To begin our escape from annual ragweed allergies, Dallas and I headed to Alaska on 20 August 2019, the day after i mustered in my bulls and hauled them away from the cows. All according to plan. We got away just in time, however, this was a short trip because we needed to be back in time to celebrate Allen’s Aunt June’s 100th birthday party on the 7th of September. Monday, we had appointments to adjust our backs, hips, heads, shoulders, ribs, etc and since allergies were extremely bad with no trend down, we came home from our afternoon appointments and i started booking Iceland. We left for Iceland on the 10th. Another blog entry for that later.
In an October 2016 referendum, city voters narrowly approved to change its name from Barrow to its traditional Iñupiaq name, Utqiaġvik. The governor had 45 days to rule on the name change and it was officially adopted on December 1, 2016.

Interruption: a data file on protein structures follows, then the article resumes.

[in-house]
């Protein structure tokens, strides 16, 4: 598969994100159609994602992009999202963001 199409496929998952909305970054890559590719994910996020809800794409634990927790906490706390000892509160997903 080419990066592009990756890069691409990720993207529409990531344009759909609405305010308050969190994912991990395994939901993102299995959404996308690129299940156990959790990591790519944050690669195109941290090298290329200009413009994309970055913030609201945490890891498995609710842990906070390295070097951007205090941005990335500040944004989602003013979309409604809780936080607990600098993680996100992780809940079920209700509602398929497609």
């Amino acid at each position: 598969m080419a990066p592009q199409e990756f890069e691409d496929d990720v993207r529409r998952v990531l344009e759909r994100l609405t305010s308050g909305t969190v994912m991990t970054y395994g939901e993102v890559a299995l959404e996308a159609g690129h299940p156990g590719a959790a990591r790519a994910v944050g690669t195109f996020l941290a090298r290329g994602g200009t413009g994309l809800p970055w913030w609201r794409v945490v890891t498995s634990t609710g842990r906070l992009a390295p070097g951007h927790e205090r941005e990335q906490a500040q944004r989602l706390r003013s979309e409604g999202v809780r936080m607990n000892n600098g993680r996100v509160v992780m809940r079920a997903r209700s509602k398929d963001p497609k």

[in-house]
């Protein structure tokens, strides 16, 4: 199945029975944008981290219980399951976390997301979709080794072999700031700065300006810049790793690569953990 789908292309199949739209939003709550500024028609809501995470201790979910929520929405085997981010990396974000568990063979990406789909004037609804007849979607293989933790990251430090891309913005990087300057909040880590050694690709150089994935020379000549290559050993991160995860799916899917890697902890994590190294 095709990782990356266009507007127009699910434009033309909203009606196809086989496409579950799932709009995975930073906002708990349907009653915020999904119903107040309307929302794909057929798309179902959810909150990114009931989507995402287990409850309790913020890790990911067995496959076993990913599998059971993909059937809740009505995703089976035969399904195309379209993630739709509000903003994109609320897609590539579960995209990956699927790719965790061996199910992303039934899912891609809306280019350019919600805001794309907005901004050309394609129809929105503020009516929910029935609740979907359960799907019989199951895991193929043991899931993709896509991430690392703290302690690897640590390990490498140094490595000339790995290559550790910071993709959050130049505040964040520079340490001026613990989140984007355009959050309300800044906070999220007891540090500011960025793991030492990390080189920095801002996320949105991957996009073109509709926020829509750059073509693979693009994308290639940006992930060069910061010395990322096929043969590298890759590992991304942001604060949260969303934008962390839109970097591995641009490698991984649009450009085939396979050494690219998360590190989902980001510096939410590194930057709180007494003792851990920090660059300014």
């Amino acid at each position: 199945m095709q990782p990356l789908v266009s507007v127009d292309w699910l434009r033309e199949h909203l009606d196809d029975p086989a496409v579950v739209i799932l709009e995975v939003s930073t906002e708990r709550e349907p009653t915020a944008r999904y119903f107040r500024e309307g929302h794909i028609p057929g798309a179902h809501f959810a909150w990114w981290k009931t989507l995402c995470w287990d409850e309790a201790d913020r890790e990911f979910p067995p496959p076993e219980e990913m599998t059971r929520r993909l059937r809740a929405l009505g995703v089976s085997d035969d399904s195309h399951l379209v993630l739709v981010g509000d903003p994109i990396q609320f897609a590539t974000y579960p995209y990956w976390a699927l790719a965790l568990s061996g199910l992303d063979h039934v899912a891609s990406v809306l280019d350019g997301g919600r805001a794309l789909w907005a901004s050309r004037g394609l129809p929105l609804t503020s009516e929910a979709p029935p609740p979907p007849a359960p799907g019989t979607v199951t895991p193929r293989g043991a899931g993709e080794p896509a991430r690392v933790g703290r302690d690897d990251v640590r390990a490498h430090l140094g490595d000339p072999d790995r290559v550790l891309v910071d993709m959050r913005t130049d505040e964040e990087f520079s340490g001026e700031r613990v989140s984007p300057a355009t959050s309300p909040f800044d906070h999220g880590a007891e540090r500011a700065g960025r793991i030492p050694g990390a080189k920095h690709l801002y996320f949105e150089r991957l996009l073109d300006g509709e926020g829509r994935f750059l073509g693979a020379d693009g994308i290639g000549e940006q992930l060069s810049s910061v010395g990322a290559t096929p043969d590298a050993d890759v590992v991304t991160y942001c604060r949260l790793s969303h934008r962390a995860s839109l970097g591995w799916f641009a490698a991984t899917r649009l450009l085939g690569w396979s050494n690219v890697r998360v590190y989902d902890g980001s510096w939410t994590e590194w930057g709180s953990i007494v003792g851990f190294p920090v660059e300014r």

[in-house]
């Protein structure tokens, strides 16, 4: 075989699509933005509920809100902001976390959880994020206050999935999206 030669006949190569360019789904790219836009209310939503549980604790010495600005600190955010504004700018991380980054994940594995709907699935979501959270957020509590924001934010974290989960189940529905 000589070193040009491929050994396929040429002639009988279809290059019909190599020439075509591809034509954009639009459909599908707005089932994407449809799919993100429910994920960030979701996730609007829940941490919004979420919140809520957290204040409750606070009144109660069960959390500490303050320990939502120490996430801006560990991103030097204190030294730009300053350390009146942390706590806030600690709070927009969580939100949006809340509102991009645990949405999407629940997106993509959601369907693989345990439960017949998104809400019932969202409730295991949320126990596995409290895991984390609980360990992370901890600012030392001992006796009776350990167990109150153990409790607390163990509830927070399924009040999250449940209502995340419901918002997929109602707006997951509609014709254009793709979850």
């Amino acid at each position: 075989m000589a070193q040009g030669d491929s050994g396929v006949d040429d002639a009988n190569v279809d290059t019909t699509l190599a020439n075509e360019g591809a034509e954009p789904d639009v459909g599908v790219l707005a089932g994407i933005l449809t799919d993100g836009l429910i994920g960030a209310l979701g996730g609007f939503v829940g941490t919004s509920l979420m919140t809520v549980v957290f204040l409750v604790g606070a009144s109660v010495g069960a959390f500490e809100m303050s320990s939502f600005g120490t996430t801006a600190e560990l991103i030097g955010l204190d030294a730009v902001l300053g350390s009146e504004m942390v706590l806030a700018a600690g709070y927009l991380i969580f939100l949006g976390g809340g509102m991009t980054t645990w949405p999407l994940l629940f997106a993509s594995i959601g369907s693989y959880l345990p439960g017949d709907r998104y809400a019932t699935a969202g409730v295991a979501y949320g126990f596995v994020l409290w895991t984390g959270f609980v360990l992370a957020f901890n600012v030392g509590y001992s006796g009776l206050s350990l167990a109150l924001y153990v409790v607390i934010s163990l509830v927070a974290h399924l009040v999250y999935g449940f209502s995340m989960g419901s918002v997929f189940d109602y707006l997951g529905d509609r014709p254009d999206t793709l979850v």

Mount McKinley, now named Denali, is the tallest peak in North America and is located in Denali National Park and Preserve, Alaska. (Photo: Becky Bohrer, AP)
What does it matter to the world if the President of the United States decrees a change to the name of North America’s highest mountain peak? Perhaps it is merely a tempest in a teapot, ultimately signifying nothing of importance. Or perhaps it is far more significant than we may imagine.
For 98 years Americans have referred to the highest mountain on the continent as Mount McKinley. It is not the original name of the mountain. Since time immemorial the Athabaskan people of Alaska have named it Denali, which means Great One in their language. In 1896, a gold prospector in Alaska attached the name McKinley to the mountain, thus declaring support for William McKinley of Ohio, the man who would be…